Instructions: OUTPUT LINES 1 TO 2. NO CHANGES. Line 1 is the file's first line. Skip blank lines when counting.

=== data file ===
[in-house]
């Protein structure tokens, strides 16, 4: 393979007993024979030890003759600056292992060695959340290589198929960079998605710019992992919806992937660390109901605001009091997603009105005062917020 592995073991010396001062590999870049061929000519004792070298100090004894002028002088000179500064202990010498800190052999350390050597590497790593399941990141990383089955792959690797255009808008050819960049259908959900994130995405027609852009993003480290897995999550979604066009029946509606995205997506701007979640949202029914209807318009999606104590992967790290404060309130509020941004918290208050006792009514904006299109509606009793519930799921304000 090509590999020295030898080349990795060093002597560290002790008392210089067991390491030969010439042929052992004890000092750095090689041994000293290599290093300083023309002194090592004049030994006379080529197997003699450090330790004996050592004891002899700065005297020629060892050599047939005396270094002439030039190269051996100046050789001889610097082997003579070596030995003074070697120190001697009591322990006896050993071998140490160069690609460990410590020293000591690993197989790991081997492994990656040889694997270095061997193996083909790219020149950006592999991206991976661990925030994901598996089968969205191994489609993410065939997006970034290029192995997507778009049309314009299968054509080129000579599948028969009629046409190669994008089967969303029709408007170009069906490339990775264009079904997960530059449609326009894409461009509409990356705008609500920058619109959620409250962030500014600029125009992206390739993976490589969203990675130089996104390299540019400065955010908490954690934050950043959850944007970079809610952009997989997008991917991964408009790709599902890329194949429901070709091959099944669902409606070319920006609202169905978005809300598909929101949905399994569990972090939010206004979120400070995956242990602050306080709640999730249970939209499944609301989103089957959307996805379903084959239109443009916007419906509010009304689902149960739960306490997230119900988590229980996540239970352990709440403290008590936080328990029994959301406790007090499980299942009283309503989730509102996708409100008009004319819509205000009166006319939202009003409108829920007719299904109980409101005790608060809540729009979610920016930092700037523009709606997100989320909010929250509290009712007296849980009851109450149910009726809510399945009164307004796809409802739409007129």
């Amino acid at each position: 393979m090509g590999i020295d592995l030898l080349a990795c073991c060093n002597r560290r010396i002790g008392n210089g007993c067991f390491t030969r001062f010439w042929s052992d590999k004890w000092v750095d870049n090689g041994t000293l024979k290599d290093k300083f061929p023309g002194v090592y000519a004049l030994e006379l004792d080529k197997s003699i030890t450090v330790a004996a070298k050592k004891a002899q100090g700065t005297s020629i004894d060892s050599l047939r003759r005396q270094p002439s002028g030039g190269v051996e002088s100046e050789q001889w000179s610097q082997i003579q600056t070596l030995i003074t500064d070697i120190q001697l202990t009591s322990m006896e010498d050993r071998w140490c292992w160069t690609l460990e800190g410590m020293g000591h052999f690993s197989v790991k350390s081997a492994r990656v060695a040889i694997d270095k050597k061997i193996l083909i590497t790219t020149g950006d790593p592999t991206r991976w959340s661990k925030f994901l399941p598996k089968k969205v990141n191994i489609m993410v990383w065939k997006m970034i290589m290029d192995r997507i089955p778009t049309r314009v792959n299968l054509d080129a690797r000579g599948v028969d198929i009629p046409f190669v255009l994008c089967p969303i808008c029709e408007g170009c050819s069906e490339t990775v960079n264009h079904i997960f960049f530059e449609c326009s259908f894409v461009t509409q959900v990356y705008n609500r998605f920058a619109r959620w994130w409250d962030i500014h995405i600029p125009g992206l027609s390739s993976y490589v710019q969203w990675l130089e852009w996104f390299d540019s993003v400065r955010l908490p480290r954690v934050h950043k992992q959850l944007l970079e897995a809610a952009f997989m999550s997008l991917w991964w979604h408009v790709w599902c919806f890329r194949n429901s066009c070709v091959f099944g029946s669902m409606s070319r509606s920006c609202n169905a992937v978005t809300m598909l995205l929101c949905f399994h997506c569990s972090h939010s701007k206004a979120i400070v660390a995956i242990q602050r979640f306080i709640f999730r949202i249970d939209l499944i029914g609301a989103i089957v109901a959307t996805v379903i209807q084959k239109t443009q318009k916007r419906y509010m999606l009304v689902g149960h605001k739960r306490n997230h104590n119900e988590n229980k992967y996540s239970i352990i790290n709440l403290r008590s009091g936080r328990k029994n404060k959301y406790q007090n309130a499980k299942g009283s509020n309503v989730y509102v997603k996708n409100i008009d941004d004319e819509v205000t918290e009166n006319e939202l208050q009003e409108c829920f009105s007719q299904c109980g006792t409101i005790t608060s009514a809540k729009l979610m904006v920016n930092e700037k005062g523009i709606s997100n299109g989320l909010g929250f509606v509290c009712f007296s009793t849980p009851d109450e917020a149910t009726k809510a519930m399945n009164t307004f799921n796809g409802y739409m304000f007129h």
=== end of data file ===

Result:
[in-house]
């Protein structure tokens, strides 16, 4: 393979007993024979030890003759600056292992060695959340290589198929960079998605710019992992919806992937660390109901605001009091997603009105005062917020 592995073991010396001062590999870049061929000519004792070298100090004894002028002088000179500064202990010498800190052999350390050597590497790593399941990141990383089955792959690797255009808008050819960049259908959900994130995405027609852009993003480290897995999550979604066009029946509606995205997506701007979640949202029914209807318009999606104590992967790290404060309130509020941004918290208050006792009514904006299109509606009793519930799921304000 090509590999020295030898080349990795060093002597560290002790008392210089067991390491030969010439042929052992004890000092750095090689041994000293290599290093300083023309002194090592004049030994006379080529197997003699450090330790004996050592004891002899700065005297020629060892050599047939005396270094002439030039190269051996100046050789001889610097082997003579070596030995003074070697120190001697009591322990006896050993071998140490160069690609460990410590020293000591690993197989790991081997492994990656040889694997270095061997193996083909790219020149950006592999991206991976661990925030994901598996089968969205191994489609993410065939997006970034290029192995997507778009049309314009299968054509080129000579599948028969009629046409190669994008089967969303029709408007170009069906490339990775264009079904997960530059449609326009894409461009509409990356705008609500920058619109959620409250962030500014600029125009992206390739993976490589969203990675130089996104390299540019400065955010908490954690934050950043959850944007970079809610952009997989997008991917991964408009790709599902890329194949429901070709091959099944669902409606070319920006609202169905978005809300598909929101949905399994569990972090939010206004979120400070995956242990602050306080709640999730249970939209499944609301989103089957959307996805379903084959239109443009916007419906509010009304689902149960739960306490997230119900988590229980996540239970352990709440403290008590936080328990029994959301406790007090499980299942009283309503989730509102996708409100008009004319819509205000009166006319939202009003409108829920007719299904109980409101005790608060809540729009979610920016930092700037523009709606997100989320909010929250509290009712007296849980009851109450149910009726809510399945009164307004796809409802739409007129």